Which Diet is Best for Menopause?May 11, 2022
I hadn’t given much thought to my diet when I first started menopause. I had been following a whole food, plant-based nutrition plan since I was 41 years old, in 2012. For me, menopause started five years later. That’s younger than most of my friends, but my mom also started menopause around age 46—so I wasn’t too surprised.
Menopause is defined as a point in time 12 months after a woman’s last menstrual period. For most women, it starts between age 45 and 55. For me, menopause was confirmed by a simple blood test: my doctor measured my follicle-stimulating hormone (FSH) and estradiol (E2) levels.
When I started menopause, I wasn’t sure what to expect. My mom had mentioned menopause to me, but she didn’t share her symptoms or what I might experience. Now that I’m 50 years old and well into my menopausal years, I’m happy to report that it does not mean life is over.
Many women experience unpleasant symptoms associated with menopause. This, I believe, has caused a lot of us to think menopause is a disease condition. But it is not. Menopause is a natural stage in life.
Typical symptoms include:
- Hot flashes
- Trouble sleeping
- Pain during sex
- Weight gain
But the good news is that your diet—a whole food, plant-based diet—can alleviate many of these symptoms. While my personal experience can attest to this, most importantly the science supports it.
A recently published study shows that those consuming a low-fat whole food, plant-based diet with ½ cup of soybeans daily reduced moderate to severe hot flashes by 84% over a 12-week period.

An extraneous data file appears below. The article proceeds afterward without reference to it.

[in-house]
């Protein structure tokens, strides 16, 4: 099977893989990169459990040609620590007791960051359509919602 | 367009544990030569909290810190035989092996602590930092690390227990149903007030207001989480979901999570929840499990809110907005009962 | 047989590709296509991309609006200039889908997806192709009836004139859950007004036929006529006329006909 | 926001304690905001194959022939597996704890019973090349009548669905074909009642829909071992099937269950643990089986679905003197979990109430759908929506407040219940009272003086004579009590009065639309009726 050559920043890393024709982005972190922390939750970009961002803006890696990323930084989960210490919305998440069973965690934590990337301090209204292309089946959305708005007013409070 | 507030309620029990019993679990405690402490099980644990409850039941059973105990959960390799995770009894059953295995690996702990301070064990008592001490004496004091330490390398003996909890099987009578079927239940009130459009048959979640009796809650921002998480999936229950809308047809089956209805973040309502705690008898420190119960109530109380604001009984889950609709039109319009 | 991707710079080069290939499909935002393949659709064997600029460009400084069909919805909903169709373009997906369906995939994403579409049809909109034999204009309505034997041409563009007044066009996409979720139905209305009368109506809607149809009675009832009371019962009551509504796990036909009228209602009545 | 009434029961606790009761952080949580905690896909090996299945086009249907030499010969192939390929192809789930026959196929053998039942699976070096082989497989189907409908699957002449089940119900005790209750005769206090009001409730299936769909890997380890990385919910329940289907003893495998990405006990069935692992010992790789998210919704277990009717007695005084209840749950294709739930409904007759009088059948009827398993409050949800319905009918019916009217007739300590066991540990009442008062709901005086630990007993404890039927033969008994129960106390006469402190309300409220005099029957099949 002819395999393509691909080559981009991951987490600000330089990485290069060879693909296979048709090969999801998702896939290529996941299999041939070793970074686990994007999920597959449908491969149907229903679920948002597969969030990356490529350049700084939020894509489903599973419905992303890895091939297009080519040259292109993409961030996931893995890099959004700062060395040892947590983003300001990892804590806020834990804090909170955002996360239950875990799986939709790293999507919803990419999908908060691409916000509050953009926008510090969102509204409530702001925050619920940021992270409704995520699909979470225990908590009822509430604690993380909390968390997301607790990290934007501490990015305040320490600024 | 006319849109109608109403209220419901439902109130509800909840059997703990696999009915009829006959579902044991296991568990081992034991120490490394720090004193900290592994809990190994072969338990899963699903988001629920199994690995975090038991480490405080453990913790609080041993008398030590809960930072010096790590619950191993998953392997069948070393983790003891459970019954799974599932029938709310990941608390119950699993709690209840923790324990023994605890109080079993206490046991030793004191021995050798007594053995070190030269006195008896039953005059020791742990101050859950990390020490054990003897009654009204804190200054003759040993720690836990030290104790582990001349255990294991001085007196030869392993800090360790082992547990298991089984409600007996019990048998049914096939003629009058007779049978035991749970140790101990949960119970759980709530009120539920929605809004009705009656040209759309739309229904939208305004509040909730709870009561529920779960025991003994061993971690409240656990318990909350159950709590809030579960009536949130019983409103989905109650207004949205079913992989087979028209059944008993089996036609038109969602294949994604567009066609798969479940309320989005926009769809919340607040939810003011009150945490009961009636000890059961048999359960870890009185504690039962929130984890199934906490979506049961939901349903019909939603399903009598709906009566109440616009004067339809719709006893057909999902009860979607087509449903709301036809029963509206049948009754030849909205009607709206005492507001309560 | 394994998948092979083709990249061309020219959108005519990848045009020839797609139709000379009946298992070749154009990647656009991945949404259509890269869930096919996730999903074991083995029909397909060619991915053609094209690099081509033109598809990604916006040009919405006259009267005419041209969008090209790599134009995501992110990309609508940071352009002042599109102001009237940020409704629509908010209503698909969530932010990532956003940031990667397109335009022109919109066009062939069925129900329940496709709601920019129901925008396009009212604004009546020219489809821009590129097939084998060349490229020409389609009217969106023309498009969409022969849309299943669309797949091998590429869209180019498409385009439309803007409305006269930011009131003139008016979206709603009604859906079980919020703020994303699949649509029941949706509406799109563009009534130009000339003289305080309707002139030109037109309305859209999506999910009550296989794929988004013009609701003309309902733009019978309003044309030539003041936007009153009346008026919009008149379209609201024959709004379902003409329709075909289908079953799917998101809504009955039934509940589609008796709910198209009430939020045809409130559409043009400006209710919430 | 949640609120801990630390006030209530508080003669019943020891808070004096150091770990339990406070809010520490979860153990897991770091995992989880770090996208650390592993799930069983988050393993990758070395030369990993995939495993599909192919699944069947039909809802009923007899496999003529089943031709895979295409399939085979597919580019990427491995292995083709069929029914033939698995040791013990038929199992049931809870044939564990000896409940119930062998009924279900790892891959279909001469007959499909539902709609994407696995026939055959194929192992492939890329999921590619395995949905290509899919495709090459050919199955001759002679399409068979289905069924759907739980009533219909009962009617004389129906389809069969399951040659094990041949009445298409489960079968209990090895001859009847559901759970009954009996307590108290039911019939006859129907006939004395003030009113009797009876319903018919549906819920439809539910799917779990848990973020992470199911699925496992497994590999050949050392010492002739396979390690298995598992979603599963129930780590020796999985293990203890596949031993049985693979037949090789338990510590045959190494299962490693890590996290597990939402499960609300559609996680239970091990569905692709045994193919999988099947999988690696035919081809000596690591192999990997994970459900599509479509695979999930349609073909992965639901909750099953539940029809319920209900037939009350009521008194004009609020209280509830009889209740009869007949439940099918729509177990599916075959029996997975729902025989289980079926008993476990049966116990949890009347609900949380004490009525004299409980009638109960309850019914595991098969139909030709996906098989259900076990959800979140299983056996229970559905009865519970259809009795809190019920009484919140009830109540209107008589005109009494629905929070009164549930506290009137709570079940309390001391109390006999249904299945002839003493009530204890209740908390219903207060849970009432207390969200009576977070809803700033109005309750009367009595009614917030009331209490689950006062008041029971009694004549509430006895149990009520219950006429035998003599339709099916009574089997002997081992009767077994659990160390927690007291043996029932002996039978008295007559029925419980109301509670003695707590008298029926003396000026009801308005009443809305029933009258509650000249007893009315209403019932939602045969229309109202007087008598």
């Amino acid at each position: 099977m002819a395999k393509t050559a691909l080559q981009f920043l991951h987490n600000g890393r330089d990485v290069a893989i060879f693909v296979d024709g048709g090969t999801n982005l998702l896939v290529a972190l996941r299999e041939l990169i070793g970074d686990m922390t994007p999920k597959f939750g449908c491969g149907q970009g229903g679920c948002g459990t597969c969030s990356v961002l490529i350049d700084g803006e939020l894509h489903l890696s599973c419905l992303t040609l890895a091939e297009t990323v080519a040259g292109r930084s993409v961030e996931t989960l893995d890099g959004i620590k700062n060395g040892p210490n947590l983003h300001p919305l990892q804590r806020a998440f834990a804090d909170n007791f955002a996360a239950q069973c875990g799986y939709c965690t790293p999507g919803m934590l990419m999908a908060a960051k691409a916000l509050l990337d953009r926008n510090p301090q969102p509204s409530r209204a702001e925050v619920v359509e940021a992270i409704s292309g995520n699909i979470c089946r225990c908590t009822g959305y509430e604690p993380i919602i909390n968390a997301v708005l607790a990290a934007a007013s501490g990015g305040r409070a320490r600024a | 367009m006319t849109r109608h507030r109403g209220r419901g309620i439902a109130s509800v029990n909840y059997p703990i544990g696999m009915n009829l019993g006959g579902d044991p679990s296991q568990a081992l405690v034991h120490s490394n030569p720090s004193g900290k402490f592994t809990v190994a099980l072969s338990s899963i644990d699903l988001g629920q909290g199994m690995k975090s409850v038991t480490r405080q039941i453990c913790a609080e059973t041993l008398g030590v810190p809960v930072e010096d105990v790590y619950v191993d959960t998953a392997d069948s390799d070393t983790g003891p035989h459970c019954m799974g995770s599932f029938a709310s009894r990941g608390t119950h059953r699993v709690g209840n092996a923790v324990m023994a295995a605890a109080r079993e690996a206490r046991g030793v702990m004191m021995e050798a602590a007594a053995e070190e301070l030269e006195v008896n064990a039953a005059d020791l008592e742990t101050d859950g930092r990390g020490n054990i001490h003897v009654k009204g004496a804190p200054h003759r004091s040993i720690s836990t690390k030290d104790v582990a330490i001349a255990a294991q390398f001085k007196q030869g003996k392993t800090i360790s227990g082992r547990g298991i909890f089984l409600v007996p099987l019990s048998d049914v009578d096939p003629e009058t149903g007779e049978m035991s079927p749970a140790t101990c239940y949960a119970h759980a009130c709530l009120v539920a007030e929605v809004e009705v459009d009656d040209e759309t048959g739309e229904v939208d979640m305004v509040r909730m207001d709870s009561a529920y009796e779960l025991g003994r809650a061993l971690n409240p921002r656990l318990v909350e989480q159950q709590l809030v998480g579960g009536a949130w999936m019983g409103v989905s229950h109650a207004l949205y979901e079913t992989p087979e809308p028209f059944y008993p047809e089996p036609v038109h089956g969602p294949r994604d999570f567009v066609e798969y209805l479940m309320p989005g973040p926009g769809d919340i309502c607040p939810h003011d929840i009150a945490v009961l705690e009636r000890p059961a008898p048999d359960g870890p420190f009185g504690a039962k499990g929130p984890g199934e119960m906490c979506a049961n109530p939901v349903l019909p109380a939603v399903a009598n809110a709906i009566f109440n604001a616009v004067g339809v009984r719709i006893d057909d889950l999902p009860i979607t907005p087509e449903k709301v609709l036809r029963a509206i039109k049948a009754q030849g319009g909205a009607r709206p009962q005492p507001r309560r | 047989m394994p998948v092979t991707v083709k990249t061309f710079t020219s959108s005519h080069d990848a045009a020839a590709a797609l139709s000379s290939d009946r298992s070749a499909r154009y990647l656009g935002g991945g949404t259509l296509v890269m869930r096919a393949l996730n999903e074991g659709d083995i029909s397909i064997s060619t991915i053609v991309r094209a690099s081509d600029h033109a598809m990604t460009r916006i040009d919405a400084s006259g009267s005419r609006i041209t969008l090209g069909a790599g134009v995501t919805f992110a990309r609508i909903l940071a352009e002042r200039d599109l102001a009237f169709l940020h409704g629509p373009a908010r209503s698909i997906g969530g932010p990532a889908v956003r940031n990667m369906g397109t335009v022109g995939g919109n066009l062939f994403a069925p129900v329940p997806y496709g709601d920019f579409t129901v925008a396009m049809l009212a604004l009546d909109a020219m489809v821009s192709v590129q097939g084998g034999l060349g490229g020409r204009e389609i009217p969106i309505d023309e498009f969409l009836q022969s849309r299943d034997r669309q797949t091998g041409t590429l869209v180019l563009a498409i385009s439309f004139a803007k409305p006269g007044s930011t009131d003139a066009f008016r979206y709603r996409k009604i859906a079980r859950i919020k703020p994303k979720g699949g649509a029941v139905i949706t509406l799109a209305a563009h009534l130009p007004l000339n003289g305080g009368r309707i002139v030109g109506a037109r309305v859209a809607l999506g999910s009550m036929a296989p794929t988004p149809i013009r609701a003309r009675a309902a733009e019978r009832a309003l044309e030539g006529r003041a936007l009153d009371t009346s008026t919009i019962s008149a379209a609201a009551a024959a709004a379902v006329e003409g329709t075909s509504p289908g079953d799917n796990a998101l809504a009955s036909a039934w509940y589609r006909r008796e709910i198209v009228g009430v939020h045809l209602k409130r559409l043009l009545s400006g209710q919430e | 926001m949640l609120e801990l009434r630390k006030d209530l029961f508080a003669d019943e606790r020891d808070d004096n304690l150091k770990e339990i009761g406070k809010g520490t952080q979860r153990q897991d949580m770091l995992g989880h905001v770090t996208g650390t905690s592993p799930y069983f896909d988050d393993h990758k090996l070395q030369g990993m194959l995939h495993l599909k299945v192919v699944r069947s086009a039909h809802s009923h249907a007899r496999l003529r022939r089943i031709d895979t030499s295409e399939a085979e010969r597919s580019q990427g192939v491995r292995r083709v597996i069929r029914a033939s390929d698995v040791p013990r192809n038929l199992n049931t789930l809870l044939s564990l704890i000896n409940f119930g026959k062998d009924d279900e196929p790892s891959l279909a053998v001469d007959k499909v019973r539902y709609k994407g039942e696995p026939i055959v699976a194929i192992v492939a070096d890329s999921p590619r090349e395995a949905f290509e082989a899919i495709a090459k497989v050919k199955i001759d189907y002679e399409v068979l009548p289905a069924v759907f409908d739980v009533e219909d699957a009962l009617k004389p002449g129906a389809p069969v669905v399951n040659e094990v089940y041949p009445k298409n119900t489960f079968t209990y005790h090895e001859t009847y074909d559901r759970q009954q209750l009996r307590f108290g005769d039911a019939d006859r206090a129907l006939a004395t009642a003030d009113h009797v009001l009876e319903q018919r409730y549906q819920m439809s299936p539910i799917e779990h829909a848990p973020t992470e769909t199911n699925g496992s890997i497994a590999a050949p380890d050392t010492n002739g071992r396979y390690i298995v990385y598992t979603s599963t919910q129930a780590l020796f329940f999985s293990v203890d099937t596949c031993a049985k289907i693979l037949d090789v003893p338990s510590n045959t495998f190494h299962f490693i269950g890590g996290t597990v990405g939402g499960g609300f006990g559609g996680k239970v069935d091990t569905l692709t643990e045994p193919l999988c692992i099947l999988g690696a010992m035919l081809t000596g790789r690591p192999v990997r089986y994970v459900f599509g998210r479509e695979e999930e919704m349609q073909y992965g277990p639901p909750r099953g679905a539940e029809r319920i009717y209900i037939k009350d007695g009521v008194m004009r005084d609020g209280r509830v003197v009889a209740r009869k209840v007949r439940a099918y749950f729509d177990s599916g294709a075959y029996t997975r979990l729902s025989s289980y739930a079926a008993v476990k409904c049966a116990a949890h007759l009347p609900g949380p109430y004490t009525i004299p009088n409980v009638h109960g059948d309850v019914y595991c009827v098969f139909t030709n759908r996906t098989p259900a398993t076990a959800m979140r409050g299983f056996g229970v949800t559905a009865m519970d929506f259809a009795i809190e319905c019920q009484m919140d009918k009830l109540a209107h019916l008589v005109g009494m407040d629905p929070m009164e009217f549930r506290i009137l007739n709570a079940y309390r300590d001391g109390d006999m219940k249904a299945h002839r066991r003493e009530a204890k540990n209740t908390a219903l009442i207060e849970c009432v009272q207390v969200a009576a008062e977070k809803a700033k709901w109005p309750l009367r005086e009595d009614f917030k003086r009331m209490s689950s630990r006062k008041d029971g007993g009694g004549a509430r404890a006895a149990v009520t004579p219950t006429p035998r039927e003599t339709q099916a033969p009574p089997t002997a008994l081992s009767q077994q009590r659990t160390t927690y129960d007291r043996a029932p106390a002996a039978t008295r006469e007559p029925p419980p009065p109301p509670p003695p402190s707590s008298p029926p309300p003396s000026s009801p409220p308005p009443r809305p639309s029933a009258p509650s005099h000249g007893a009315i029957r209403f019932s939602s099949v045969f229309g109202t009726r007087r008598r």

Hormonal shifts (changes in mood regulating neurotransmitters in the brain) of menopause can lead to depression. One study used the Depression Anxiety Stress Scale (DASS), and Profile of Mood States (POMS) questionnaires among 138 healthy vegetarians and omnivores. They found that those following a vegetarian diet reported “significantly less negative emotion than omnivores.”
Menopause, Diet, and Weight
Eating a whole food, plant-based diet can also help keep weight gain at bay—especially when plant fats are low. People following a whole food, plant-based diet are less likely to have obesity and the chronic conditions associated with carrying excessive body fat.
Excessive body fat produces estrogens, which increase the risk of breast cancer. It can also impair insulin function, which could lead to type 2 diabetes. For many women, weight gain can lead to a depressed mood. Finally, carrying excessive body fat can lead to cardiovascular disease like high blood pressure and cholesterol.
The solution to combating the weight gain associated with menopause is to adopt a low-fat, whole food, plant-based nutrition plan. To learn more, check out How Can I Reduce My Weight Naturally, How Much Weight Can You Lose on the Daniel Fast, and What’s the Fastest Way to Lose Stomach Fat.
My Menu for Menopause
As a nutritionist and athlete, I focus on eating a variety of whole plant foods to meet my energy needs. Because I’m predisposed to weight gain, I eat an abundance of low-calorie dense foods and minimize (or portion-control) plant fats like nuts, seeds and avocado. Low calorie dense foods include vegetables (both non-starchy and starchy), fruits, whole grains, legumes (beans, peas, lentils), herbs and spices. Below is a sample menu of what I’d eat on any given day:
- 1 cup of cooked oatmeal (or oat groats), quinoa or millet with 1 to 1½ cups of in season fruit and 1 tablespoon of chia seeds or ground flax seeds.
- ½ cup unsweetened plain soymilk
- Large Rainbow Salad topped with 1 cup of legumes (e.g., chickpeas, edamame, lentils or black beans)
- Fresh in-season fruit
- Baked sweet potato with cinnamon
To learn more about the role of diet in menopause, I recommend Dr. Neal Barnard’s book, Your Body in Balance.*
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